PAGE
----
HP Announces Goal to Reduce Greenhouse Gas Emissions of Product Portfolio

HP Announces Goal to Reduce Greenhouse Gas Emissions of Product Portfolio

tweet me:
Major new #GHG reduction commitment from @HPLivingProg http://3bl.me/fx6f72 to reduce product emissions by 40% by 2020 #LivingProgess

Multimedia from this Release

Friday, September 26, 2014 - 4:10pm

This year’s Climate Week events in New York City served as the perfect backdrop for several announcements HP made regarding steps it is taking to reduce carbon emissions and mitigate the business risks of climate change.

As part of ongoing efforts to lower its carbon footprint across all phases of its business, HP announced a goal to reduce the emissions intensity of its product portfolio(1) by 40 percent by 2020 compared to 2010 levels.(2)

With this announcement, HP becomes the only global IT company to have set carbon reduction goals for all three parts of its value chain—operations, supply chain, and product portfolio. Previously stated goals focused on:

  • Operations—HP plans to reduce total greenhouse gas (GHG) emissions from its operations (Scope 1 and Scope 2) by 20 percent by 2020, compared to 2010 levels. This built on HP’s previous goal of a 20 percent carbon reduction, which the company achieved in 2011—two years early.
  • Supply Chain—Last year, HP set a goal, the first for the IT industry, to drive a 20 percent decrease in first-tier manufacturing and product transportation-related GHG emissions intensity(3) by 2020, compared with 2010.

In several speeches held during Climate Week, including the opening session, Gabi Zedlmayer, vice president and chief progress officer, Corporate Affairs, HP, spoke about the ways that HP is helping create a low-carbon economy.

“As one of the world’s largest IT companies, we believe we are uniquely positioned to help our company and our customers lower carbon emissions by developing more sustainable technologies that replace outdated, inefficient processes and behaviors,” said Zedlmayer. “With this new emissions goal, we are once again demonstrating our commitment to building a low-carbon economy that creates a better future and a healthier world for generations to come.”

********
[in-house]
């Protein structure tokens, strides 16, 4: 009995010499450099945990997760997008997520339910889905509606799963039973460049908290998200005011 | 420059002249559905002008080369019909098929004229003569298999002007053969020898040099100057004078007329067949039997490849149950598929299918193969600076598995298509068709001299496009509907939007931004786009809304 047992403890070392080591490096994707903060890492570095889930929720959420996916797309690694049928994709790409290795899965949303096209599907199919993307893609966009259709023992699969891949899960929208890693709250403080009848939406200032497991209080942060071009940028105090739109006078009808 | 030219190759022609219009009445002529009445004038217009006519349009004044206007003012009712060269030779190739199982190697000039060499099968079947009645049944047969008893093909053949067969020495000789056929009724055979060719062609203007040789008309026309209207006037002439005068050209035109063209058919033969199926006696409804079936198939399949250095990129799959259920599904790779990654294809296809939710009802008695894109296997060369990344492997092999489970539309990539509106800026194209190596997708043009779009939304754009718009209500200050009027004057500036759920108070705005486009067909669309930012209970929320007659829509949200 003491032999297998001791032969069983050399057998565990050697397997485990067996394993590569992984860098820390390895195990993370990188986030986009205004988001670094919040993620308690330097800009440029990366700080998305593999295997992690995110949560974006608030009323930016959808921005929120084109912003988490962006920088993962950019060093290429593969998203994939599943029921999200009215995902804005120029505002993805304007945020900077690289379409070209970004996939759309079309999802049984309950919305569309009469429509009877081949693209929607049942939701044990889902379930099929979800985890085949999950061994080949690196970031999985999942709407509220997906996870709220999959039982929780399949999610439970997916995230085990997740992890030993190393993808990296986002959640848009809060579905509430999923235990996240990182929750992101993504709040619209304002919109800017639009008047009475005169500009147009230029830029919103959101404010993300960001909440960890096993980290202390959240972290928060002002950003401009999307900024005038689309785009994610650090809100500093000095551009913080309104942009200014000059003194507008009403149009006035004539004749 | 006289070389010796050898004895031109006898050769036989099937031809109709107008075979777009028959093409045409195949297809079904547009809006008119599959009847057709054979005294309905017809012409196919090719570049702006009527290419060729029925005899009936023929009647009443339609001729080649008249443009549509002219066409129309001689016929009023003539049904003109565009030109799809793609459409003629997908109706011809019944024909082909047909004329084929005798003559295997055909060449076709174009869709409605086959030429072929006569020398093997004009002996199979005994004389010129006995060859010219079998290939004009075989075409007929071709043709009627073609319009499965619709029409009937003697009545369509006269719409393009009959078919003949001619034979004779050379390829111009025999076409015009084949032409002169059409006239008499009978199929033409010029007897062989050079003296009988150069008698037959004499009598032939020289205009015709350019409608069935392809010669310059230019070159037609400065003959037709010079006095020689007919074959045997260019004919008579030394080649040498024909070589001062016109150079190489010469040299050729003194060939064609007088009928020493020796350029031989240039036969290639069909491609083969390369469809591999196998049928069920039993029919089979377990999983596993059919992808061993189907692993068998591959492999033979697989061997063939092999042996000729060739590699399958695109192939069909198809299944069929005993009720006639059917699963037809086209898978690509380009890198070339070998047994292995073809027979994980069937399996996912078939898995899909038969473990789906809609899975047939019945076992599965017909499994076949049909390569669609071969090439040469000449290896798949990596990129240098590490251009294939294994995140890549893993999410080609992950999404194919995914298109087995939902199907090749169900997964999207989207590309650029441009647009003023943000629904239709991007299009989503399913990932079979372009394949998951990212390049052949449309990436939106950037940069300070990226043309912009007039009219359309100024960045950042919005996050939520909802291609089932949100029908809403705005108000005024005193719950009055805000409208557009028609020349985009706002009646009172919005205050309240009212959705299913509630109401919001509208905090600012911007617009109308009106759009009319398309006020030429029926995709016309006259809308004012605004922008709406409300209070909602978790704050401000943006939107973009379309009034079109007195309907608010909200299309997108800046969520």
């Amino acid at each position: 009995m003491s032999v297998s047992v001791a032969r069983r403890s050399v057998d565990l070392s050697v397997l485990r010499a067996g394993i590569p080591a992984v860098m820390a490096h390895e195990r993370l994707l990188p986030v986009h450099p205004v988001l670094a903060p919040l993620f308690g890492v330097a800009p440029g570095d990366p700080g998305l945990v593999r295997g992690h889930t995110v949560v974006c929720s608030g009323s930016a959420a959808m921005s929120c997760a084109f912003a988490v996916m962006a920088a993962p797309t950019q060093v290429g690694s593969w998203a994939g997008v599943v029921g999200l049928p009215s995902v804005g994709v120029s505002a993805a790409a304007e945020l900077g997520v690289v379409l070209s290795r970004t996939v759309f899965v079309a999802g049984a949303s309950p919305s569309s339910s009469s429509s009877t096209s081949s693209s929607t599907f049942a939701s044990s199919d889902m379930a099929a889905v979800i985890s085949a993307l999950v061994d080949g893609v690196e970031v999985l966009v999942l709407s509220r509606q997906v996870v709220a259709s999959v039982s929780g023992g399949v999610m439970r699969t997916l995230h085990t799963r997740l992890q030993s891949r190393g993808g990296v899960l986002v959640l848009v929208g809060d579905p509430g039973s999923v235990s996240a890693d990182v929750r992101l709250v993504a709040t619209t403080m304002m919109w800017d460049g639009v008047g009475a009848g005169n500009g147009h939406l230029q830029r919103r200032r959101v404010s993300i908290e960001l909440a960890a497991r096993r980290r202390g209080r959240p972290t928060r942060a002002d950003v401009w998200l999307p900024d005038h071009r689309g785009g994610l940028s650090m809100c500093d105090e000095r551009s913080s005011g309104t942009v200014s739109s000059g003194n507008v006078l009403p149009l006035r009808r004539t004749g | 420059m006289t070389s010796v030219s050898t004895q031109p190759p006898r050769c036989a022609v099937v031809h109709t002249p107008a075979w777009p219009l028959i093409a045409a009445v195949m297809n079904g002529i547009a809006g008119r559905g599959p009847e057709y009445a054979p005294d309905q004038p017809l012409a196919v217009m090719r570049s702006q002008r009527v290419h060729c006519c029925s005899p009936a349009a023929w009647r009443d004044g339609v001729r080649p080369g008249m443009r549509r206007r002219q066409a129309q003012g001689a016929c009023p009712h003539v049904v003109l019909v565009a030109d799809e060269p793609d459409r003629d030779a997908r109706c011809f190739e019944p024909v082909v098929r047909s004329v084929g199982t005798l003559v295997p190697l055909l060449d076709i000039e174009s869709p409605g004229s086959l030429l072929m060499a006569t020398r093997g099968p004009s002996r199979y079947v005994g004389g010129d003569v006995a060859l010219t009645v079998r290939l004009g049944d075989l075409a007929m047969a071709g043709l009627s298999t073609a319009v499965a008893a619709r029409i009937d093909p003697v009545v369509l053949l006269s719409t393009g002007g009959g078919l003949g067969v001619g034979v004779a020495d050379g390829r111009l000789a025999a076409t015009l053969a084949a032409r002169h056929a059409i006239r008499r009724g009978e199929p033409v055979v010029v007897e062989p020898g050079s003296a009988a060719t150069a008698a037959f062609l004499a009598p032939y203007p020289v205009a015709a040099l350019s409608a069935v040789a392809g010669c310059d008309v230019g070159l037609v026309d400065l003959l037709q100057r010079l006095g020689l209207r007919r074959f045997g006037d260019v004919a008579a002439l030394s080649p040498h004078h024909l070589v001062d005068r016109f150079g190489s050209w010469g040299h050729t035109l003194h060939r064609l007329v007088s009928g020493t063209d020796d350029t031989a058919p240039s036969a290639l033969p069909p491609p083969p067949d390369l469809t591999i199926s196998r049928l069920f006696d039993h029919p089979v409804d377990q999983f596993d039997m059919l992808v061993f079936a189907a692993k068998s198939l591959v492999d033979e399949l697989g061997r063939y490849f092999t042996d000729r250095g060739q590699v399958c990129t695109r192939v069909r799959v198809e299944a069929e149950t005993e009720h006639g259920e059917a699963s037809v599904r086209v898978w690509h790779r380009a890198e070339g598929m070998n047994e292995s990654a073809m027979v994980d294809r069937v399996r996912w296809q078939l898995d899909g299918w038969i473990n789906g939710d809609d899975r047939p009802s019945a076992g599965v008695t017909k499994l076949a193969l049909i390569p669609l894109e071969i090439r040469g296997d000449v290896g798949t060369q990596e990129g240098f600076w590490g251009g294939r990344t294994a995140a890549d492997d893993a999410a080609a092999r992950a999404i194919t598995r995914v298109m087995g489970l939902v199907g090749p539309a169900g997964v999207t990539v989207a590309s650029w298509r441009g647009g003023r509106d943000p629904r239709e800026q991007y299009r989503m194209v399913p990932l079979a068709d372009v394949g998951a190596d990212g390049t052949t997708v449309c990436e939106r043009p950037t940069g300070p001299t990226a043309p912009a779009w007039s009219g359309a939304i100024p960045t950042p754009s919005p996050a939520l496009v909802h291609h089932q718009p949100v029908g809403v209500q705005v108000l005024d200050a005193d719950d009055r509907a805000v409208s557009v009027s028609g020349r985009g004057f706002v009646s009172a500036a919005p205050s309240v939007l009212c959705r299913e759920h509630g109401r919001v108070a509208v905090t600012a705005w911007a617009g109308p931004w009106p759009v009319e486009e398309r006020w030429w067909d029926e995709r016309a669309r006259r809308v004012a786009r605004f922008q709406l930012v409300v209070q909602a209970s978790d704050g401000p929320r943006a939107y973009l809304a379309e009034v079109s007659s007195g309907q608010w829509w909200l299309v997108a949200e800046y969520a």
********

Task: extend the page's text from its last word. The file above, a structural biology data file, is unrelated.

HP recognized as sustainability leader

HP’s sustainability efforts have not gone unnoticed—with HP being recognized on the Dow Jones Sustainability Index and in the CDP S&P 500 Climate Change Report 2014, which was released during Climate Week.

Once again HP was named to the Dow Jones Sustainability Index (DJSI) World Index, which ranks the top 10 percent of the 2,500 largest companies on the Dow Jones Global Total Stock Market Index. In addition, HP was included on the DJSI North America Index, which represents the top 20 percent of the 600 largest U.S. and Canadian companies on the Dow Jones Global Total Stock Market Index. HP was also named one of six companies listed as a leader in the “Computer & Peripheral and Office Electronics” industry.

In the CDP S&P 500 Climate Change Report 2014, which included a foreword from HP CEO Meg Whitman, HP received the highest possible disclosure score, 100 out of 100 points. This resulted in HP’s placement on the Climate Disclosure Leadership Index, which spotlights companies that have demonstrated the highest level of transparency and data quality in their disclosure of climate-related information.

In addition, HP was one of 34 S&P 500 companies featured on the CDP Climate Performance Leadership Index, which highlights companies that have demonstrated a commitment to managing climate change by integrating it into their business strategy and taking actionable steps to mitigate climate-related risk. HP was placed in the highest performance band of “A” for its climate performance assessment.

More information about HP’s carbon reduction goals and other sustainability efforts are available on the HP Living Progress website.


(1) Emissions intensity of the HP product portfolio refers to tonnes CO2e/net revenue arising from use of high-volume product lines, including notebooks, tablets, desktops, mobile computing devices and workstations; inkjet and LaserJet printers; and HP servers, including industry-standard servers, HP Moonshot and HP Apollo.

(2) Expressed as emissions generated per unit of output. The unit of output was determined per product line as follows: printer output represents carbon emissions from printing one A4 image; each personal system represents one unit of output; for servers, each unit of output equals a task performed by the system, as defined by industry standards.

(3) HP calculates emissions intensity as its suppliers’ GHG emissions divided by HP’s annual revenue. This method normalizes performance based on business productivity.

CATEGORY: Environment